All these variants would be OK if we were all tolerant of them, but we’re not. Readers can get quite unbelievably hot under the collar about word usage, the more so if they’re writers themselves. Skirmishes between writers about words are rife on Facebook groups and blogs, and I’ve lost stars on reviews for using a word a reader didn’t think was quite nineteenth-century enough. ONE WORD.

You think writing is easy? It’s a bloody minefield, mate. Pardon my English.

Monday, July 7, 2014

I want to be a writer, not a crusader

Last week’s post about reciprocal reviewing got a fair amount of attention on Goodreads, which is where I get pretty much all of my blog comments. It was even picked up by IndieBRAG, who asked me if they could repost it.

I’m glad so many people felt I was representing what they thought about one of the many hot-button issues swirling around the publishing world. And it would be easy to write a few more posts defending one side or the other in one of the many debates that writers get into. Amazon vs. Hachette, self-publishing vs. traditional publishing, reviewers vs. authors, Anne Rice vs. just about everybody . . . there’s quite a list.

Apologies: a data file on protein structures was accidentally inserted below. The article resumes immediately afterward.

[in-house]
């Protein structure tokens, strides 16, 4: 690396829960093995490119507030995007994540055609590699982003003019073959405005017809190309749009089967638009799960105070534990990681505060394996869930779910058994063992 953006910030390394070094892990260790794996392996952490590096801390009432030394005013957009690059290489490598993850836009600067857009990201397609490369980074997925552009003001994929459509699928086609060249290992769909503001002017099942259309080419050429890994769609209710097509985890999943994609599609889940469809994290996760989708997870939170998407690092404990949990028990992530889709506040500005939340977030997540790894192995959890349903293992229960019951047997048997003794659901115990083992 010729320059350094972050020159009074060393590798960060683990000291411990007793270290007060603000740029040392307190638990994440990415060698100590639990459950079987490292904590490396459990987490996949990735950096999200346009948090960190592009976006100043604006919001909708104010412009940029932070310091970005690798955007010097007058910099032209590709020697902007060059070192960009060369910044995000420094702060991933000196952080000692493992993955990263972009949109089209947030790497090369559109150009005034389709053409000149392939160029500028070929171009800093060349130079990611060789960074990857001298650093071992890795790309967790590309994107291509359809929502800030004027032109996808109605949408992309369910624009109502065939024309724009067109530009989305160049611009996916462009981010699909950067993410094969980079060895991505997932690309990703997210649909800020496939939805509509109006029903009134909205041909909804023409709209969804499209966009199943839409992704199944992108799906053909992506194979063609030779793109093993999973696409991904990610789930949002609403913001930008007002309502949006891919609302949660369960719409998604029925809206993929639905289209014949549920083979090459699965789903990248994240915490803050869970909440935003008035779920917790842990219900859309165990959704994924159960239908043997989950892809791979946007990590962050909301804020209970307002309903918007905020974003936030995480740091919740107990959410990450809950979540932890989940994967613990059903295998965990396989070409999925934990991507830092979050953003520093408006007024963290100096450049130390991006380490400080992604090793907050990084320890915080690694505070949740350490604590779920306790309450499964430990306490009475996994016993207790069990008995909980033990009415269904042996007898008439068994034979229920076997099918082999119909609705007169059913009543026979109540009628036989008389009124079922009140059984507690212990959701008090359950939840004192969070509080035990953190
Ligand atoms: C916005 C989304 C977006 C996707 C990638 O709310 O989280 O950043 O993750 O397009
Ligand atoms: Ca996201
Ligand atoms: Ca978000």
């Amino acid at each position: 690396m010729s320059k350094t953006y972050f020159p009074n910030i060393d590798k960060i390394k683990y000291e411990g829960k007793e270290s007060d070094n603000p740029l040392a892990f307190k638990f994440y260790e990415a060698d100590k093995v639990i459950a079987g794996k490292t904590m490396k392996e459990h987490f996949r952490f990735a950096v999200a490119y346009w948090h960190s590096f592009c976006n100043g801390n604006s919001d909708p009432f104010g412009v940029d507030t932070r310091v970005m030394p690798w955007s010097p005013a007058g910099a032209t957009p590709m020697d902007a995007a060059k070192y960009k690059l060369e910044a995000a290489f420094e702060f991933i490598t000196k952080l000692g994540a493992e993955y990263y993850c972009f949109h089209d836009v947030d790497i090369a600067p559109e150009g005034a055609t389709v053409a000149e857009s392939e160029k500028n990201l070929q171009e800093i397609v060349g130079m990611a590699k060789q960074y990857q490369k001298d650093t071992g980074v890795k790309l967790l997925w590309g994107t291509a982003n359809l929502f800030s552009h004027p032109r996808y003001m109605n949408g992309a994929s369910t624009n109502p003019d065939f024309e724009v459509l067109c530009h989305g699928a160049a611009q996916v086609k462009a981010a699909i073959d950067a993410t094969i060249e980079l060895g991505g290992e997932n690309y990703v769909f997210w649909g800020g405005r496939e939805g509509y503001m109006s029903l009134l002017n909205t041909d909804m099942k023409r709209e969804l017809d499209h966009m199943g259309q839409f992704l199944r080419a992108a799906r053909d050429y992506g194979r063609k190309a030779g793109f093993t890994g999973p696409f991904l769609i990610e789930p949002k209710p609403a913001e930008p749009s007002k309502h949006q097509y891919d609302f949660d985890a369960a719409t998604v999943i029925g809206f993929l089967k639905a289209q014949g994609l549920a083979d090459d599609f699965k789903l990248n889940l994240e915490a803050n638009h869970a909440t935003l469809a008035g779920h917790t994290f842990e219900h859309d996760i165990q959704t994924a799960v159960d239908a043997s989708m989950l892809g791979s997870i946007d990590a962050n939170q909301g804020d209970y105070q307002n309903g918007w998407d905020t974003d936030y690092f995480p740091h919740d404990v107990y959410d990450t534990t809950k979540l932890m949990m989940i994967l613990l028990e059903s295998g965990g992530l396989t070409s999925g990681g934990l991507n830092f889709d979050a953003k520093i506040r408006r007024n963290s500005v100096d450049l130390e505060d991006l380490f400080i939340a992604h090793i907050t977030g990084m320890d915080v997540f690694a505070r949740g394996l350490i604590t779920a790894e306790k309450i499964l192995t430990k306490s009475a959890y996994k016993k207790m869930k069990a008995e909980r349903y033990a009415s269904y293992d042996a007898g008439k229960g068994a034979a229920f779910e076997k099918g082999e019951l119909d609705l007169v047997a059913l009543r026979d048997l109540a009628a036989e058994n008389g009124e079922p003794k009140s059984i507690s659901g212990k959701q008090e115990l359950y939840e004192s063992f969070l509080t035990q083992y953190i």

But when you’re a writer, there’s a career choice involved in deciding to become a crusader for a cause. A couple of days ago I received a newsletter from Hope Clark, who runs the Funds for Writers website, and with her permission I’m reproducing part of her editorial:

For some reason, fussing about the odds, the difficulties, the competition, and the processes we must endure has become commonplace - way too commonplace. 
 So stop and take note . . . the grand majority of successful authors are not making noise. They are quietly writing. And they are smiling. They enjoy their work. They enjoy their story-telling. They do not waste time talking about the journey, and instead just keep putting one foot in front of the other. 
 What if potential readers see your posts? What if someone who's considered reading your work sees a snarky remark on Facebook and changes her mind? What if you put down someone or something that the reader feels the polar opposite about? 
 Don't give in to the dark side. You're more appealing when you are all about your stories.

Hope, I totally agree with you. And here are more reasons not to become the crusading kind of writer: